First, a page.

A tiny church called Culbone, near Porlock

PUBLISHED: 13:10 04 November 2011 | UPDATED: 20:14 20 February 2013

A tiny church called Culbone, near Porlock

A tiny church called Culbone, near Porlock

Malcolm Welshman, retired vet, author and cruise ship guest speaker, pays a nostalgic visit to the small but perfectly formed Church at Culbone, near Porlock, where he and his wife Maxeen got married 35 years ago

Our wedding was almost over. Only the register to be signed. Its black leather cover, worn and faded at the edges, hinted at the rich legacy of history that lay within. The first entry, 1813, a bold script.
The marriage of a farm labourer to a maidservant from a nearby Exmoor Estate. Alongside their names were two crosses. The last entry was ours. Only the 49th in the past 163 years.

Our entry was made on 8 May 1976 in that tiny church called Culbone, tucked into a valley on the edge of Exmoor, near Porlock, hidden in a deep sweep of woods that overlooks the Bristol Channel.

Two years previously, a holiday on Exmoor had led us to this church, also known as St Beunos. It lies 400 feet above sea-level, the track to it snaking two miles along a rugged, wild Somerset coast, where in spring you walk through soft green mantles of sycamore and larch. The track finally meanders down to a small stone bridge. Below it, splashes of silver dance as clear cold water from up on the moor leaps and bounces across the rocks in a cascade that courses down to the shore.

Here is Culbone a tiny hamlet consisting of lodge, church and a couple of cottages, remnants of a larger community that encompassed 1,337 acres to include several farmers, charcoal-burners and a colony of lepers! A reminder of the latter can be seen in the leper window in the north wall of the church. It was installed after 45 lepers were banished to Culbone in 1544, the colony remaining there for 78 years until the last leper died in 1622.

The hamlet is eclipsed by the towering steep woods on either side. Melancholy, dark and brooding on a winters day. But not the day we first set sight on it. Then the church was bathed in a warm halo of afternoon sun. Magical in its sylvan setting we were drawn to it, spell bound. And resolved to be married there.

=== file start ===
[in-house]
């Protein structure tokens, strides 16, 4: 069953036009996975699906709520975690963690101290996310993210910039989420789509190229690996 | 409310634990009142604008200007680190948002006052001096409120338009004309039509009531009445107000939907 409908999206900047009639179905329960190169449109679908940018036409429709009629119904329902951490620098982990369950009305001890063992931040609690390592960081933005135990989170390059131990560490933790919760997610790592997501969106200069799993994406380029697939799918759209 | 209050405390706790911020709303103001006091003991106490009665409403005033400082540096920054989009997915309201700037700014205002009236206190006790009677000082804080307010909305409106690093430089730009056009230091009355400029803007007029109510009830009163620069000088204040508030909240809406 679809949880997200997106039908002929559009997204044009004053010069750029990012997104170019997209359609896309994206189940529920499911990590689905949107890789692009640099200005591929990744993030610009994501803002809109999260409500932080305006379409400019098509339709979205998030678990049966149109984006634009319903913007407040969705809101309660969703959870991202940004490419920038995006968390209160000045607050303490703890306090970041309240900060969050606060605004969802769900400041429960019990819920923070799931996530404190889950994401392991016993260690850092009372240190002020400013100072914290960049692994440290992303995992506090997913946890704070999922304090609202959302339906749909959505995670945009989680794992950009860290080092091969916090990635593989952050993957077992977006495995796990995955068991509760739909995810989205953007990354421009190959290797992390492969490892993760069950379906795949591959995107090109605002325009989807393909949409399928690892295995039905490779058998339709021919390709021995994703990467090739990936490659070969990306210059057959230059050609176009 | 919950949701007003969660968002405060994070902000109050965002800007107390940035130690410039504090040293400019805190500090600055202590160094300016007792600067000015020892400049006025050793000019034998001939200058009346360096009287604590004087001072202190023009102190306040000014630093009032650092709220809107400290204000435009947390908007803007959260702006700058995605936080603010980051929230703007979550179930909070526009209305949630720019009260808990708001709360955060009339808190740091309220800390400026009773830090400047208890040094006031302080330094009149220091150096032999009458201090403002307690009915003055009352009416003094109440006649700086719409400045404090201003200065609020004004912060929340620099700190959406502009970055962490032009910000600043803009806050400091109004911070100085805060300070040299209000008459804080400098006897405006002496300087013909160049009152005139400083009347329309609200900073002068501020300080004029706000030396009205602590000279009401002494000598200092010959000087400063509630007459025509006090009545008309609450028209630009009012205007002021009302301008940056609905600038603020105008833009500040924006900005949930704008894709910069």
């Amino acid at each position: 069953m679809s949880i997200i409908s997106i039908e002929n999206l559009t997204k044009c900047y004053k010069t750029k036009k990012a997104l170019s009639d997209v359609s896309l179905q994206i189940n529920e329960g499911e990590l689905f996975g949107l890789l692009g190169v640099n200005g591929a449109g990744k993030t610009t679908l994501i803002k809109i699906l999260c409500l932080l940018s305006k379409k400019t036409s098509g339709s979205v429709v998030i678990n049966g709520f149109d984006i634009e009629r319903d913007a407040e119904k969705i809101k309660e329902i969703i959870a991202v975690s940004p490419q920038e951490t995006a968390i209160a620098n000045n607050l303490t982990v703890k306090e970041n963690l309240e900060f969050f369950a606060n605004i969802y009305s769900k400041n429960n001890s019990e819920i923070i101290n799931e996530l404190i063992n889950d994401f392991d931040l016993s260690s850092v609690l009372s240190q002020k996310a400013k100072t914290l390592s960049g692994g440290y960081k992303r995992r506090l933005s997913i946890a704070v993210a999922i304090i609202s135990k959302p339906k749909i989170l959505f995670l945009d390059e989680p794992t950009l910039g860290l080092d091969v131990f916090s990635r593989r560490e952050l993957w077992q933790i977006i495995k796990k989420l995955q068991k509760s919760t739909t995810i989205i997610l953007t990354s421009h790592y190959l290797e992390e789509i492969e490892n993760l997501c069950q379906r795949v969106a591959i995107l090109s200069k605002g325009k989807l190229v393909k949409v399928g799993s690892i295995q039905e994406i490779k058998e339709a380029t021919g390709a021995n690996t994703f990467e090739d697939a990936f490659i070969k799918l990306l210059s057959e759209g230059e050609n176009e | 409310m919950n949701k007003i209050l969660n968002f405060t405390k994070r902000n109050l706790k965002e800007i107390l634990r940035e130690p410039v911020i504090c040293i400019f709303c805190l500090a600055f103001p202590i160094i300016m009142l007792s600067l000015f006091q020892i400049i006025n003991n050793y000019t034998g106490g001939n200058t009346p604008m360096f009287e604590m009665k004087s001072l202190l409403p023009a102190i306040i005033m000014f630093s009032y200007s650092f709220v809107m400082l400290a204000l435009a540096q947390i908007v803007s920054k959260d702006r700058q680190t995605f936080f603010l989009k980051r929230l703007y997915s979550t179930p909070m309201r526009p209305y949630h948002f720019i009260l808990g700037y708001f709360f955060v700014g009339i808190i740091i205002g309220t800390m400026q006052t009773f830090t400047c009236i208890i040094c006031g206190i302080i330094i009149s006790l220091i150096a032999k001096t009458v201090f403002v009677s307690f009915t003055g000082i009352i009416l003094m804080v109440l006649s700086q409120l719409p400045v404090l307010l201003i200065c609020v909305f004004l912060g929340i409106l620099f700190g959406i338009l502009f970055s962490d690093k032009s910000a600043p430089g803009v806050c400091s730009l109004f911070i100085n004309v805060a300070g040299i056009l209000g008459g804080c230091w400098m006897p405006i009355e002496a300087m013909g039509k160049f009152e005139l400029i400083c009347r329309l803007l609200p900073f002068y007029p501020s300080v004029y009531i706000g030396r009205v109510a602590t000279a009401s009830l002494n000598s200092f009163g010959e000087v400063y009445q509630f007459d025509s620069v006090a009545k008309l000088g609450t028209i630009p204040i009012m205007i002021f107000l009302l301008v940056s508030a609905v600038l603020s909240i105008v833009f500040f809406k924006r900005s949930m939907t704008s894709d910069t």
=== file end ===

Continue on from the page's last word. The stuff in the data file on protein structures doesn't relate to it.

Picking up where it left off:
Of Saxon origins, St Beunos is said to be the smallest complete church in England; and it is mentioned in the Domesday Book and also in the Guinness Book of Records. Its probably pre-Norman in origin with a 13th century porch and late 15th century nave. The rough hewn walls two feet thick, are made of rubble, like many other West Somerset churches which were destined to be rendered and limewashed. The walls stretch a length of 35 feet with a width of just under 13 feet. Half the size of a tennis court. Within the tiny interior, 30 people can be seated in dark panelled pews installed in the 15th century to replace the original straw seating. In addition, for the local gentry at the time, theres a large 17th century balustraded box pew.

Enticed inside, through the heavy oak door dating from 910, we stood, slightly awed, in the centre of the nave. Light and airy, the white washed walls, simple, unadorned, spelt peace. Under the lofty sweep of the chancel arch lay the altar draped in blue linen. To one side a pottery vase shone with buttercups.

Behind the door, still stands the harmonium. Given to the church in 1897 and played at every service since. Like the day of our wedding. That day in May 1976. Then it was played in spirited fashion by Joan DArcy Cooper, wife of the potter, Waistel Cooper, who lived in the adjacent lodge. She died in 1982 and is buried in the graveyard. No doubt her spirit lives on in the notes that spill out from the church.

Lawrence, the vicar, smiled serenely as I turned to watch my bride-to-be walk the few paces up the aisle to my side. As the harmonium was vigorously pumped, Lawrence led us into the first hymn. Our voices soared to the strains of

As we werent living in the parish, it had required a special licence to hold the service at St Beunos. A trip to London. An interview with a dignitary of the church. An oath taken in his richly furnished office. And 25 cash. That gave us the splendid scroll, complete with red seal, which Lawrence displayed with a flourish during his address. A triumphant blast from the harmonium heralded the end of the service. Arm in arm, we emerged from the cool, grey interior into the strong May sunshine that radiated down from the moors high above us. We blinked.

Just as five years later, another pair of dark brown eyes were to blink. Those of our baby daughter, Rebecca, her long eyelashes still moist from her baptism

in Culbone.

And now, on a late October afternoon, as leaves swirl down in drifts of brown and gold, I sit on the base of the church cross and my mind swirls with those leaves. To tumble through the past 35 years since I emerged with my wife from that tiny church. I only have to look at the scene before me, to know the jewel that is Culbone will shine in my memories forever.

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